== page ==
Florida governor, media push “blameless catastrophe” narrative
With Hurricane Irma churning like a demonic beast only a few hundred miles away, I find myself looking for the antonym for “mass hysteria.” The best I’ve come up with so far is “mass false contentment.”
Let me say right away that I’m in no way referring to the perceived stubbornness of people who live in mandatory evacuation zones and refuse to evacuate. This is one of the mind-numbingly repeated exhortations of local news channels looking to fill up airtime. “Take these warnings seriously!” Even the vice president of the United States chimed in with the tired line in a live South Florida interview.
The false contentment to which I refer is that which is tacitly expressed by public officials and media who are on repeat-play mode with the same narrative: “Storm brought by nature, blameless ‘act of God,’ hard-headed people disobeying authorities, hero first-responders, tragedy bringing people together, heads of state coming to the financial rescue.” Wall-to-wall, 24/7 “coverage” and endless press conferences with not one mention of the root cause of monster hurricanes forming one after the other: global warming.
On the contrary. The governor of Florida, in multiple press conferences, made it clear that his top priority during the approach of Irma was to help oil companies sell their products to Floridians. He not only ordered Florida Highway Patrol escorts of gasoline tankers throughout the state, he also had FHP officers overseeing gas station operations. One can’t help but wonder what the governor’s commissions will total for his superior work as a fossil fuel salesman!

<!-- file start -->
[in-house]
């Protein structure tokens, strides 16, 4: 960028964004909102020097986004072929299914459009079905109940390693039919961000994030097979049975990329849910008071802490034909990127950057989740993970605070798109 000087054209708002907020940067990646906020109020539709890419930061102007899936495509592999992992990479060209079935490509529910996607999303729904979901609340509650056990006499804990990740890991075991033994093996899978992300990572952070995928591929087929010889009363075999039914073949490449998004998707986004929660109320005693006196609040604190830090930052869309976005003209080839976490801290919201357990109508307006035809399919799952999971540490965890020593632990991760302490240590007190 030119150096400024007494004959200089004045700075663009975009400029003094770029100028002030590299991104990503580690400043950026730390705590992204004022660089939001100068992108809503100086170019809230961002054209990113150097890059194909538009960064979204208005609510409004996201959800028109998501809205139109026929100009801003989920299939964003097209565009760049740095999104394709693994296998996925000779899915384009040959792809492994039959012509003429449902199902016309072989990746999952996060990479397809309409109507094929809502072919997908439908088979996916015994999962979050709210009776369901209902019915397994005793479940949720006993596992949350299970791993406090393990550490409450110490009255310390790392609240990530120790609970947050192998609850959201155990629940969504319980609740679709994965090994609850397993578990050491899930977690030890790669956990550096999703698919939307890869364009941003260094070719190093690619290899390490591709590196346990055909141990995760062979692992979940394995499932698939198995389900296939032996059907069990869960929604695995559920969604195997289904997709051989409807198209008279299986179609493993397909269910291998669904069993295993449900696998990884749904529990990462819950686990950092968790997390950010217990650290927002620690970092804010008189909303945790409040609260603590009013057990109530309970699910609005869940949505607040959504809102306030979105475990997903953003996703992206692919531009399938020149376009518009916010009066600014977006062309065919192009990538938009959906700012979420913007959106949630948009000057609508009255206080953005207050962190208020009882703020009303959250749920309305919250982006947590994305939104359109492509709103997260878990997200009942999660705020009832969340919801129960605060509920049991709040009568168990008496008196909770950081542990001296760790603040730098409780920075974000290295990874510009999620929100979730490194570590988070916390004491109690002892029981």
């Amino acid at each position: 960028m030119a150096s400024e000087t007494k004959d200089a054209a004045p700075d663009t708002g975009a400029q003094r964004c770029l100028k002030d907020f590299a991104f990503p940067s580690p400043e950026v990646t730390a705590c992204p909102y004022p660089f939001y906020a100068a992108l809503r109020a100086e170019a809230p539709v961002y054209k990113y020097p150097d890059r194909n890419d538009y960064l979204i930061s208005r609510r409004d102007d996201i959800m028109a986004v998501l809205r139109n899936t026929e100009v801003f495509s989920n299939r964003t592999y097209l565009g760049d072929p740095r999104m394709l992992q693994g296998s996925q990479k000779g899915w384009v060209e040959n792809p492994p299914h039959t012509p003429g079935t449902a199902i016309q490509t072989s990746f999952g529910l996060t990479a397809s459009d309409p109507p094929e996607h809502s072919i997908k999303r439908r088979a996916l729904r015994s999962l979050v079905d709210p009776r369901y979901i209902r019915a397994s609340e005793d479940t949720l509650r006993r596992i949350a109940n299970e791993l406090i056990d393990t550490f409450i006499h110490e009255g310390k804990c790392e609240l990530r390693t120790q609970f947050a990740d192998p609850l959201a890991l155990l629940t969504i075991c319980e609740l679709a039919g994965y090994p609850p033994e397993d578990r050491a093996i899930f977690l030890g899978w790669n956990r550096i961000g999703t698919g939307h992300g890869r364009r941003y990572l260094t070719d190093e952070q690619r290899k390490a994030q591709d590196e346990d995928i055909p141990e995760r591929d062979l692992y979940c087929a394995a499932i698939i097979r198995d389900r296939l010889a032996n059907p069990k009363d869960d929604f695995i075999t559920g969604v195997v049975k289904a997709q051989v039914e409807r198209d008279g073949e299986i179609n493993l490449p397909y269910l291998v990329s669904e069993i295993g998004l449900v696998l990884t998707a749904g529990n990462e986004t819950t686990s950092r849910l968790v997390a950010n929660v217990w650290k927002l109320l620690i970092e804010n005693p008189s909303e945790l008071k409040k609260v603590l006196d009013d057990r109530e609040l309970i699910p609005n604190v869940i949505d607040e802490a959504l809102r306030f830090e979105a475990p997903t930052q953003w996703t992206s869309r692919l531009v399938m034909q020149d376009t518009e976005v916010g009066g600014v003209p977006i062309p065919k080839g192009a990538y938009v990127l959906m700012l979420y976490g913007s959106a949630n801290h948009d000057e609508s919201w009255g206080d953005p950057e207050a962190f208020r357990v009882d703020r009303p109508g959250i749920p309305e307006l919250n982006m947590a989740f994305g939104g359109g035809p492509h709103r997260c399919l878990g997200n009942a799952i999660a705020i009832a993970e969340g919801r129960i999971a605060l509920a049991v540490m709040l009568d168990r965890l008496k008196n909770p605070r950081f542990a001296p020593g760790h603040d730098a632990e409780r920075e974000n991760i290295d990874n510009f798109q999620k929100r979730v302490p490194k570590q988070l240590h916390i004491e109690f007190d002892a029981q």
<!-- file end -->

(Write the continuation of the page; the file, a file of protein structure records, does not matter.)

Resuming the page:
In his rhetoric, the governor made sure to frame gasoline and diesel as heroes of the hurricane emergency. “We’re moving as much fuel through the system as fast as possible. And our waivers on truck weight restrictions and driver hours are helping move fuel so we can get it to you as quickly as possible,” he said. So, as is so in vogue nowadays, the big-wig politician succeeds in turning the cause of a major, nationwide problem (massive storms strengthened by greenhouse gases) into a venerable, valuable commodity.
Though he’s clearly not working alone to corrupt and shame the State of Florida, the governor works as an effective beacon in searches for the worst in public corruption. On top of that, he states publicly that he doesn’t believe in climate change and even had the phrase banned from all official state business and documents. The question is not Why doesn’t he believe in it—he does. He merely promotes climate denial as an instrument in his profitable arrangements with Big Oil.
It’s an ugly truth, but it’s truth nonetheless: The governor of Florida (and others of his ilk) pretend to care about the well-being of regular citizens during grave emergencies, all the while working to promote and sell the oil which plays a major role in the disasters.
My upcoming novel, ULTIMATE ERROR, is about human behavior in the face of widespread disaster. Do government and corporate officials exist who would endeavor to personally profit from catastrophes? Unfortunately, the answer is Of course they do.